Redrawing Your Boundaries
There are three key things you can do to keep your boundaries in
line or to redraw them.
1. Speak to a trusted mentor. Talk to someone
completely objective who isn't connected to your ministry. If you
don't have such a person, get busy and find someone; you need
someone to be a gatekeeper in your life.
2. Talk to your supervisor. After talking with
your mentor and specifically identifying what the boundary issues
are, talk to your supervisor. You may be surprised to find that
your supervisor is already aware of your boundary weaknesses.
3. Do the math. If there's a lack of
resolution, determine if there's still 60 percent of your job that
you love or if the percentages have tipped your position to an
unbearable proposition. If so, you need to leave for your sanity,
the good of your family, and ultimately the good of the church.
Darrell Fraley is a children's minister and author in
Boundaries And Burnout
What can you do to help teachers establish boundaries to prevent
Encourage teachers to get help from family members and
friends. Others can help prepare activities, sort and cut
out resource kit items, gather teaching pictures, organize
supplies, wash toys, and do numerous other tasks to make teaching
Give teachers a break. Suggest other tasks a
burned-out teacher can do to take a break from interacting with
children directly in the classroom, for example, coordinating the
preschool security system, organizing the resource room, creating
bulletin boards, or fixing and serving snacks.
Derail the guilt trip. Don't be afraid to let a
burned-out teacher go to part-time teaching or take a break for a
year to get recharged. If the situation is handled well, the
teacher may return the next year with a wonderfully renewed
Know what's going on in teachers' lives. A
teacher who cares for aging parents, deals with a troubled teenager
at home, has a shaky marriage, recently experienced a miscarriage
or death in the family, or has health or financial problems may
simply need a short break.
Guard each teacher's time. It's easy to depend
on the same trained people, but you should avoid overusing anyone.
Don't ask regular Sunday morning teachers to also work on Sunday
nights, Wednesday nights, or at other times. Keep them fresh by
tending their boundaries for them.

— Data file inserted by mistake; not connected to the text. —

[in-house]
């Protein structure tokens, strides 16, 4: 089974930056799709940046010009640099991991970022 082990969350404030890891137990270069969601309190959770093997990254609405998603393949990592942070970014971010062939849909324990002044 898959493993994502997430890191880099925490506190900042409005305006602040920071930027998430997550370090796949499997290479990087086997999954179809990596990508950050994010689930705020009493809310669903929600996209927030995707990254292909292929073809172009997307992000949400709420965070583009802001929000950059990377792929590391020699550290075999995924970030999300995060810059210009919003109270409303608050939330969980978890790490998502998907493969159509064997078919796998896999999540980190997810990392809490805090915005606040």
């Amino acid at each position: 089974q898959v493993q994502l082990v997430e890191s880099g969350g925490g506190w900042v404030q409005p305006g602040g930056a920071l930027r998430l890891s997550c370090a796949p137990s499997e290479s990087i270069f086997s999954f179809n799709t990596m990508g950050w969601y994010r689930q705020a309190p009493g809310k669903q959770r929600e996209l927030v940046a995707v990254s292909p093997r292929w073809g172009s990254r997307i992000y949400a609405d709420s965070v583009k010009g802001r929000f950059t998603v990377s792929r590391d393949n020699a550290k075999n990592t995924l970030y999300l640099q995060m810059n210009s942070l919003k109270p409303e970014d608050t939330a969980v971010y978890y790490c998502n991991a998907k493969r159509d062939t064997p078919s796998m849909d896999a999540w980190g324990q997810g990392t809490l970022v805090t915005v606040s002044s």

Deena Williams Newman
A few wrong beliefs can keep you from establishing healthy
boundaries. So understand what's at the root of these beliefs --
and how Jesus established his boundaries.
Boundaries Belief: I can't say no to anything
because I want people to approve of me.
What's at the Root: This belief comes from a lack
of personal identity and often reveals an underlying sense of
shame, guilt, and insecurity.
What Jesus Did: Jesus wasn't afraid to say no.
After a full day of teaching and preaching, the crowds followed
Jesus. When he saw the crowds, he and the disciples got in a boat
and pushed out to sea so they could be alone (Matthew 8). Jesus'
identity wasn't wrapped up in what people thought of him.
Boundaries Belief: The only way I can find
meaning in life is through meeting others' needs.
What's at the Root: This need to be needed often
masks low self-esteem.
What Jesus Did: Because Jesus knew who he was, he
was able to serve freely -- not to have his needs met. Before Jesus
washed the disciples' feet, Scripture says, "Jesus knew that the
time had come for him to leave this world and go to the Father." He
knew who he was. So in the next verses, he served freely and said
that this was an example to us (John 13).
Boundaries Belief: I have a right to protect
and love myself by setting boundaries.
What's at the Root: You're the only one who can
set those boundaries, but at the root of this statement is a
What Jesus Did: Jesus said, "I assure you: Unless
a grain of wheat falls into the ground and dies, it remains by
itself. But if it dies, it produces a large crop. The one who loves
his life will lose it, and the one who hates his life in this world
will keep it for eternal life" (John 12:24-25). All of Jesus'
decisions were based on what was right for the kingdom of God, not
-- Christine Yount Jones
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